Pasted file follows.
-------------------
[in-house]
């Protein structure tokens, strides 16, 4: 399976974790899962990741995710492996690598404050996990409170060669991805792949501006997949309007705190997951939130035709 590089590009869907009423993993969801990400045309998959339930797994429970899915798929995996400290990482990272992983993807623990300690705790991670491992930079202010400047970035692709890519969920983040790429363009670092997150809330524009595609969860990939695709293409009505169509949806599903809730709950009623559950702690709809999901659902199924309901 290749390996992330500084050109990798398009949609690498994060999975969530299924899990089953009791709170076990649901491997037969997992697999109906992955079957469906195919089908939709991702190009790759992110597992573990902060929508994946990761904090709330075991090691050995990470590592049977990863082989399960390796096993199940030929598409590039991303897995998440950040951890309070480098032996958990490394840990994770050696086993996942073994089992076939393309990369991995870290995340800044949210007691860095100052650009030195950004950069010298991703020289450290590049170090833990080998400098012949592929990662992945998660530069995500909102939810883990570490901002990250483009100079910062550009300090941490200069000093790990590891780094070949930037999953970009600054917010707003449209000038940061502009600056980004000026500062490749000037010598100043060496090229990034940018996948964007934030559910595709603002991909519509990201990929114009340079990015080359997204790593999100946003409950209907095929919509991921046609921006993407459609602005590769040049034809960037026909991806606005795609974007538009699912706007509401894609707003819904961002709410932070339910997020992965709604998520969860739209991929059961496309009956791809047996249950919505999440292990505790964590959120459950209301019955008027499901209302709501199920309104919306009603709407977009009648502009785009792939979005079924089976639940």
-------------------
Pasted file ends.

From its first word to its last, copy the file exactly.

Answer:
[in-house]
């Protein structure tokens, strides 16, 4: 399976974790899962990741995710492996690598404050996990409170060669991805792949501006997949309007705190997951939130035709 590089590009869907009423993993969801990400045309998959339930797994429970899915798929995996400290990482990272992983993807623990300690705790991670491992930079202010400047970035692709890519969920983040790429363009670092997150809330524009595609969860990939695709293409009505169509949806599903809730709950009623559950702690709809999901659902199924309901 290749390996992330500084050109990798398009949609690498994060999975969530299924899990089953009791709170076990649901491997037969997992697999109906992955079957469906195919089908939709991702190009790759992110597992573990902060929508994946990761904090709330075991090691050995990470590592049977990863082989399960390796096993199940030929598409590039991303897995998440950040951890309070480098032996958990490394840990994770050696086993996942073994089992076939393309990369991995870290995340800044949210007691860095100052650009030195950004950069010298991703020289450290590049170090833990080998400098012949592929990662992945998660530069995500909102939810883990570490901002990250483009100079910062550009300090941490200069000093790990590891780094070949930037999953970009600054917010707003449209000038940061502009600056980004000026500062490749000037010598100043060496090229990034940018996948964007934030559910595709603002991909519509990201990929114009340079990015080359997204790593999100946003409950209907095929919509991921046609921006993407459609602005590769040049034809960037026909991806606005795609974007538009699912706007509401894609707003819904961002709410932070339910997020992965709604998520969860739209991929059961496309009956791809047996249950919505999440292990505790964590959120459950209301019955008027499901209302709501199920309104919306009603709407977009009648502009785009792939979005079924089976639940």